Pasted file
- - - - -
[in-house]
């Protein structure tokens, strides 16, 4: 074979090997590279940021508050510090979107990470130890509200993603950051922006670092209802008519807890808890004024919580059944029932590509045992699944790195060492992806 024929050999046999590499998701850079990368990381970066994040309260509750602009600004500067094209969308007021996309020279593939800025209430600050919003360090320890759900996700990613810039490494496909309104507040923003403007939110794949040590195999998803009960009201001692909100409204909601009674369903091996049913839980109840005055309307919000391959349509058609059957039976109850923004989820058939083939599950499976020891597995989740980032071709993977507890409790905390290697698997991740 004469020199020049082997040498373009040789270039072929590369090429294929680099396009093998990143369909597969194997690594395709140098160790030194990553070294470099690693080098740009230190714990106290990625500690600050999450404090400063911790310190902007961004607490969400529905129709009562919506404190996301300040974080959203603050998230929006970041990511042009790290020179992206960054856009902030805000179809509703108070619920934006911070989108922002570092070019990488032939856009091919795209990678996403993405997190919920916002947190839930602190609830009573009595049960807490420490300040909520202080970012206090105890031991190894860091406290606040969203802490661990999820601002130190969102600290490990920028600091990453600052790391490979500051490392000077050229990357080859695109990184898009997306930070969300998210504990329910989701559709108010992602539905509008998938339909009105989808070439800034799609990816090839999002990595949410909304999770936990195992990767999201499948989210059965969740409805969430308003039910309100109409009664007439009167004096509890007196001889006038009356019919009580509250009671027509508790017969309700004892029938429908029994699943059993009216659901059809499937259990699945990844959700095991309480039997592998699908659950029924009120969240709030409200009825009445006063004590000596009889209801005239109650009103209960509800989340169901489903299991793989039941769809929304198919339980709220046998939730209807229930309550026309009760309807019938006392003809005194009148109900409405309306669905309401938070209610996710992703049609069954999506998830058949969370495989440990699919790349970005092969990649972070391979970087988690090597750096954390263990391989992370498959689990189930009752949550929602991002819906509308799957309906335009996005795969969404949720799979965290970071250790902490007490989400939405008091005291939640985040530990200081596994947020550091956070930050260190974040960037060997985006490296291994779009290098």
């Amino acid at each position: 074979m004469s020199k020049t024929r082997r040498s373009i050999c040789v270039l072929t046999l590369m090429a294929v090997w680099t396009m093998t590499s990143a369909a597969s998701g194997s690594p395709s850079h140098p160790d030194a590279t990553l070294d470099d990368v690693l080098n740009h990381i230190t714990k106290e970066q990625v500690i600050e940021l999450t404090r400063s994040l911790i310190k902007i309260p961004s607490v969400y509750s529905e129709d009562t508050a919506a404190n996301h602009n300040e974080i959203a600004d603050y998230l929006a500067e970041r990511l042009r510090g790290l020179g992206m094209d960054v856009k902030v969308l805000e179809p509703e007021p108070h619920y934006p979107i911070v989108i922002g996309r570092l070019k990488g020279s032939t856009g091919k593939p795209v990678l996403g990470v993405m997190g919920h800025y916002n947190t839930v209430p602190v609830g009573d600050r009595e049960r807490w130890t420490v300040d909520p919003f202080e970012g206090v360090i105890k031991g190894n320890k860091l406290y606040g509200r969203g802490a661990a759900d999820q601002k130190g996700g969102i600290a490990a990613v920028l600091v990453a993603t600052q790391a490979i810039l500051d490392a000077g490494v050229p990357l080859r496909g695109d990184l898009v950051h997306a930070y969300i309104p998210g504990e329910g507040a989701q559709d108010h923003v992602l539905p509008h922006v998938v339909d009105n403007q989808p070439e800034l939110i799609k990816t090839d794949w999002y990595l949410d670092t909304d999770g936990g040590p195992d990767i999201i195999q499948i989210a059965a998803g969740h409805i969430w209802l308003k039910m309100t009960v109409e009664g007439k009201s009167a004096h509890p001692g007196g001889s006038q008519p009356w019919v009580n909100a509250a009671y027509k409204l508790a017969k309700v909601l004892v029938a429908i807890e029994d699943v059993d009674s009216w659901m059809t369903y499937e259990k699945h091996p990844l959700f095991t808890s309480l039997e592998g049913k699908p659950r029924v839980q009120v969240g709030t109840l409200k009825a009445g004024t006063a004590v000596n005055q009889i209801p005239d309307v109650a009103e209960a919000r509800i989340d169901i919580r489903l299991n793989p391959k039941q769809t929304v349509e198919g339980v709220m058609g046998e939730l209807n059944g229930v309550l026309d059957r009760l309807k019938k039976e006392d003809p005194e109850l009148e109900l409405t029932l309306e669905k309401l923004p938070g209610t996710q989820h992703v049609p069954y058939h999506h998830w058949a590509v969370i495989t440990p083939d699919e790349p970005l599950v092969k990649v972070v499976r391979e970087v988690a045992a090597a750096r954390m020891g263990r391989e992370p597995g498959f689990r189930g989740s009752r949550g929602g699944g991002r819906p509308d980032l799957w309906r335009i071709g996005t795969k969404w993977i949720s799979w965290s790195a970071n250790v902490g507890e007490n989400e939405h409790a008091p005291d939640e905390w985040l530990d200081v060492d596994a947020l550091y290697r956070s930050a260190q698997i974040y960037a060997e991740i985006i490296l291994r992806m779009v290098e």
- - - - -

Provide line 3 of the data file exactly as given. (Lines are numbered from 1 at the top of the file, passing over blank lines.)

């Amino acid at each position: 074979m004469s020199k020049t024929r082997r040498s373009i050999c040789v270039l072929t046999l590369m090429a294929v090997w680099t396009m093998t590499s990143a369909a597969s998701g194997s690594p395709s850079h140098p160790d030194a590279t990553l070294d470099d990368v690693l080098n740009h990381i230190t714990k106290e970066q990625v500690i600050e940021l999450t404090r400063s994040l911790i310190k902007i309260p961004s607490v969400y509750s529905e129709d009562t508050a919506a404190n996301h602009n300040e974080i959203a600004d603050y998230l929006a500067e970041r990511l042009r510090g790290l020179g992206m094209d960054v856009k902030v969308l805000e179809p509703e007021p108070h619920y934006p979107i911070v989108i922002g996309r570092l070019k990488g020279s032939t856009g091919k593939p795209v990678l996403g990470v993405m997190g919920h800025y916002n947190t839930v209430p602190v609830g009573d600050r009595e049960r807490w130890t420490v300040d909520p919003f202080e970012g206090v360090i105890k031991g190894n320890k860091l406290y606040g509200r969203g802490a661990a759900d999820q601002k130190g996700g969102i600290a490990a990613v920028l600091v990453a993603t600052q790391a490979i810039l500051d490392a000077g490494v050229p990357l080859r496909g695109d990184l898009v950051h997306a930070y969300i309104p998210g504990e329910g507040a989701q559709d108010h923003v992602l539905p509008h922006v998938v339909d009105n403007q989808p070439e800034l939110i799609k990816t090839d794949w999002y990595l949410d670092t909304d999770g936990g040590p195992d990767i999201i195999q499948i989210a059965a998803g969740h409805i969430w209802l308003k039910m309100t009960v109409e009664g007439k009201s009167a004096h509890p001692g007196g001889s006038q008519p009356w019919v009580n909100a509250a009671y027509k409204l508790a017969k309700v909601l004892v029938a429908i807890e029994d699943v059993d009674s009216w659901m059809t369903y499937e259990k699945h091996p990844l959700f095991t808890s309480l039997e592998g049913k699908p659950r029924v839980q009120v969240g709030t109840l409200k009825a009445g004024t006063a004590v000596n005055q009889i209801p005239d309307v109650a009103e209960a919000r509800i989340d169901i919580r489903l299991n793989p391959k039941q769809t929304v349509e198919g339980v709220m058609g046998e939730l209807n059944g229930v309550l026309d059957r009760l309807k019938k039976e006392d003809p005194e109850l009148e109900l409405t029932l309306e669905k309401l923004p938070g209610t996710q989820h992703v049609p069954y058939h999506h998830w058949a590509v969370i495989t440990p083939d699919e790349p970005l599950v092969k990649v972070v499976r391979e970087v988690a045992a090597a750096r954390m020891g263990r391989e992370p597995g498959f689990r189930g989740s009752r949550g929602g699944g991002r819906p509308d980032l799957w309906r335009i071709g996005t795969k969404w993977i949720s799979w965290s790195a970071n250790v902490g507890e007490n989400e939405h409790a008091p005291d939640e905390w985040l530990d200081v060492d596994a947020l550091y290697r956070s930050a260190q698997i974040y960037a060997e991740i985006i490296l291994r992806m779009v290098e």